August 18, 2010 4 Comments
This August marks the 9th year of the development of UDT. The project originated from SABUL (Simple Available Bandwidth Utilization Library) that I worked together with Xinwei Hong (now at Microsoft) between 2001 and 2003. Around year 2000, researchers had noticed that stock TCP (newReno) was not efficient for the wide spreading OC-12 and 1GE networks connecting research labs around the world. SABUL was one of the first research projects to resolve the problem.
SABUL used UDP to transfer large data blocks and TCP to transfer control packets (e.g., for reliability). It ran very well for our own applications on private networks, but there were three areas that would require (significant) future work. The congestion control algorithm was not suitable for shared networks. The use of TCP for its control channel limited the protocol’s design choices. And the API was not friendly to generic application development.
In the second half of 2002, I started to design a new protocol to remove these limitations. This protocol was later named as UDT by Bob because it is completed based on top of UDP and it uses single UDP socket for both data and control packets. The first version of UDT was out in early 2003. Compared to SABUL, UDT provides streaming style API so that it can simulate the TCP socket semantics, which is an important step to gain a large user community.
I spent about one year to investigate the congestion control algorithm. Having considered many approaches, I chose to modify the traditional loss-based AIMD algorithm, which had worked stably with TCP. Delay-based approaches have several attractions, especially that they are less affected by non-congestion related packet loss, but they face a fundamental problem, which is to learn the “base” delay value. An inaccurate “base” value can make a delay-based algorithm either too aggressive if the base is overestimated or too “friendly” (co-existing flows may simply kill it) otherwise.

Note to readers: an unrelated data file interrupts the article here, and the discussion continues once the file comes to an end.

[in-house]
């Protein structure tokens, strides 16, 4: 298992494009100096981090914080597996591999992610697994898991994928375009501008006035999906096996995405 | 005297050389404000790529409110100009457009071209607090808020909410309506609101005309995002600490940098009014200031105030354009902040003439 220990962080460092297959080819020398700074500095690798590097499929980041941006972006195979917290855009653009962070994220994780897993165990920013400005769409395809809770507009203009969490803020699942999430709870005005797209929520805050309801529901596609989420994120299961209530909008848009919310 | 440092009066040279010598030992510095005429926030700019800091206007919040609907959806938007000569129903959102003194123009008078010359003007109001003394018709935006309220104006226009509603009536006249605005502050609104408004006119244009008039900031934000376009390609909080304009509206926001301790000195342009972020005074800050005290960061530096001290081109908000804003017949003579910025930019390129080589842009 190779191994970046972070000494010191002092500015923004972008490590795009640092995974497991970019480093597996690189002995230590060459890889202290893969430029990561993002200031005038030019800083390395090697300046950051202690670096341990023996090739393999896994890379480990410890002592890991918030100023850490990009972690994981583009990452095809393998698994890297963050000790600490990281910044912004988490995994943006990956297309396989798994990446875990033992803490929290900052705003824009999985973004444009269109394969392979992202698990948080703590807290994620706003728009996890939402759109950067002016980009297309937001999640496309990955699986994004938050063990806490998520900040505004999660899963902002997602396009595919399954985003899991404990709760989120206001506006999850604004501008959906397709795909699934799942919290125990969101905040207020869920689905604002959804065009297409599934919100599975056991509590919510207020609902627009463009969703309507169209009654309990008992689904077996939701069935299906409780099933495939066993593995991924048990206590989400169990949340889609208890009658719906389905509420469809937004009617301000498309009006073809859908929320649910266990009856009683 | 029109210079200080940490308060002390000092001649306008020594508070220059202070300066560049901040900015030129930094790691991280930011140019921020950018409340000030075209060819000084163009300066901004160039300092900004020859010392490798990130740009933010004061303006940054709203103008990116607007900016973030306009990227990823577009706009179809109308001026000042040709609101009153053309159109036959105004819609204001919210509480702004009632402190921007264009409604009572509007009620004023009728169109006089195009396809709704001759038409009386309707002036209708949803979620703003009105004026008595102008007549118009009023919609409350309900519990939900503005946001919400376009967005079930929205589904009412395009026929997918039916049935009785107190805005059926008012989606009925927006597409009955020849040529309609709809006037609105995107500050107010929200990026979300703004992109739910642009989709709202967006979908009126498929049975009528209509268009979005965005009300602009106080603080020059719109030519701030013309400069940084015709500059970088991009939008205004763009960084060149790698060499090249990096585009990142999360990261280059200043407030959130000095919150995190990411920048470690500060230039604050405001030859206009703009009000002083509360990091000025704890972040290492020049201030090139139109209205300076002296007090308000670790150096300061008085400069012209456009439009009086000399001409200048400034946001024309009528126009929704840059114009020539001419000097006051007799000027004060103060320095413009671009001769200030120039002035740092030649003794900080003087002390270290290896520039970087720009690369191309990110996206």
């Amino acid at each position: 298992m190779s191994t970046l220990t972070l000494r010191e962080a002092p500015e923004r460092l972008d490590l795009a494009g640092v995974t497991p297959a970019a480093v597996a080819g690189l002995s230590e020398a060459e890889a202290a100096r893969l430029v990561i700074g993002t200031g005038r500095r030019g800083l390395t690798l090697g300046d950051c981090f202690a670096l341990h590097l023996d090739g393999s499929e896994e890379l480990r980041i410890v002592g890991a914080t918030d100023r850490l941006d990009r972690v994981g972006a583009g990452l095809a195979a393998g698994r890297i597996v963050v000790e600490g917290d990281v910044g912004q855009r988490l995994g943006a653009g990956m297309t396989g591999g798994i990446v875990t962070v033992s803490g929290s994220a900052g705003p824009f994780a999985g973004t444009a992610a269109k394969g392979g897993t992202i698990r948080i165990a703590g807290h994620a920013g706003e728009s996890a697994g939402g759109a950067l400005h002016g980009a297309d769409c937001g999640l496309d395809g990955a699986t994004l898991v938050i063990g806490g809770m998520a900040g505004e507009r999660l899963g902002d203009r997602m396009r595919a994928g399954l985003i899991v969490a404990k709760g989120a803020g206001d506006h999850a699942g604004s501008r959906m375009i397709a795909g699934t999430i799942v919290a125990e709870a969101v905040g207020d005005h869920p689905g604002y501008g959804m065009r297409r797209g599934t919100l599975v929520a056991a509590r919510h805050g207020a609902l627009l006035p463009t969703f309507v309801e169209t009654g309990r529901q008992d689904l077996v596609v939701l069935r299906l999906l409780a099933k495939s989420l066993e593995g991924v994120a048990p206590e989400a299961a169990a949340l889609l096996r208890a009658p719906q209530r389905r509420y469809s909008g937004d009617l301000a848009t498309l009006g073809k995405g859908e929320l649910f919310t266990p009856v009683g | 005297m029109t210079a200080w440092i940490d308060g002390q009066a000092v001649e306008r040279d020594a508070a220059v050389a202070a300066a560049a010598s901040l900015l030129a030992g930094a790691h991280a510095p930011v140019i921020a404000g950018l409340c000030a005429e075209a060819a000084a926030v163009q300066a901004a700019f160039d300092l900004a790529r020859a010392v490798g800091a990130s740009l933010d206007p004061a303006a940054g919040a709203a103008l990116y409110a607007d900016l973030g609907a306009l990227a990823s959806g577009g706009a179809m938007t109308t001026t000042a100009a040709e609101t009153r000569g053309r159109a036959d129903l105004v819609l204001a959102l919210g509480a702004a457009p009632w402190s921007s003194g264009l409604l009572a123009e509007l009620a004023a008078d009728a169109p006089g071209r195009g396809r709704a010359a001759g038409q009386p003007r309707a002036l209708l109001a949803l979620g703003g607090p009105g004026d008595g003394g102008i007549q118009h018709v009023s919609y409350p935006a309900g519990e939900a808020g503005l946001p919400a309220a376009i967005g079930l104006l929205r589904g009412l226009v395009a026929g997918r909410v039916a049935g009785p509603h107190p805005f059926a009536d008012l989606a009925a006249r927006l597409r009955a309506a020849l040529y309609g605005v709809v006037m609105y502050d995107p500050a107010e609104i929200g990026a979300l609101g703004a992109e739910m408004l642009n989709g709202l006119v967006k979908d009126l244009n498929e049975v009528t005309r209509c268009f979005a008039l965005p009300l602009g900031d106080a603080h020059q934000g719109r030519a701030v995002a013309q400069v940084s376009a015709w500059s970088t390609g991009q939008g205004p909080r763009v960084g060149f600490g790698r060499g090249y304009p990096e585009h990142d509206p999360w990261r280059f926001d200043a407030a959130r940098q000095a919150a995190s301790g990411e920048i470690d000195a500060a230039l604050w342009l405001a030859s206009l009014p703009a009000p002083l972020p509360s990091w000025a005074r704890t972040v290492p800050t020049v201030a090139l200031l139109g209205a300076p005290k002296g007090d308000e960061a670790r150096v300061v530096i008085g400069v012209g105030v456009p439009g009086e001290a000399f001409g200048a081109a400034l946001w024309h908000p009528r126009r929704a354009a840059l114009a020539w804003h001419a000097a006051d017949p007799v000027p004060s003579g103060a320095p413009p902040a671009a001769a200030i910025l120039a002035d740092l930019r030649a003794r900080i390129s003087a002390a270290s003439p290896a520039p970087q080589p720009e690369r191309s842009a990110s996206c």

UDT uses packet-pair to estimate the available bandwidth so that it can rapidly explore the large bandwidth, while it can still share it fairly and friendly with other flows.
In addition to its native congestion algorithm, I have also implemented most of the major congestion control algorithms available by 2005. To this end, I have made UDT a composable framework so that a new control algorithm can be easily implemented by overriding several call back functions. Due to the nature of the feedback delay and unknown coexisting flows, there is no “perfect” control algorithm. Each algorithm may work well in some situation but may behave poorly in others. UDT can be quickly customized to suit a specific environment.
By 2005, UDT3 already became production ready and had a large user community. As the user community grows, people had started to use UDT in commodity networks with relative small bandwidth (e.g., Cable, DSL, etc.). There was an important feature of UDP that accelerated this change: it is much easier to use UDP to punch a firewall than using TCP and UDT is completed based on UDP.
This is a completely different use scenario compared to the original design goal. While UDT can easily scale to inter-continental multi-10GE networks, it did not scale well to high concurrency. This motivated the birth of UDT4 in 2007.
UDT4 introduces UDP multiplexing and buffer sharing to allow an application to start a very large number of UDT connections. UDP multiplexing makes it much easier to support firewall management and NAT punching because a single UDP socket can carry multiple UDT connections. Buffer sharing significantly reduced the memory usage. Today UDT can efficiently support 100,000 concurrent connections on a commodity computer. The scalability will be further improved when the epoll API and session multiplexing over UDT connections are completed.
Over these years, I have received numerous useful feedbacks and learned a lot from the users. In particular, many features were motivated by users’ requirements. Several users have even developed their own UDT implementation, while some others created and shared wrappers for non-C++ programming languages.
UDT also benefits a lot from the open source approach, which helps UDT to reach to a greater community. Users can do code review, debug and submit bug fixes whenever necessary, which greatly increases the code quality.
At a user space protocol, UDT is able to include related new technologies from computer networking and adapt to new network environments and use scenarios. I am confident that UDT will continue to evolve and serve the data transfer jobs in more and more applications.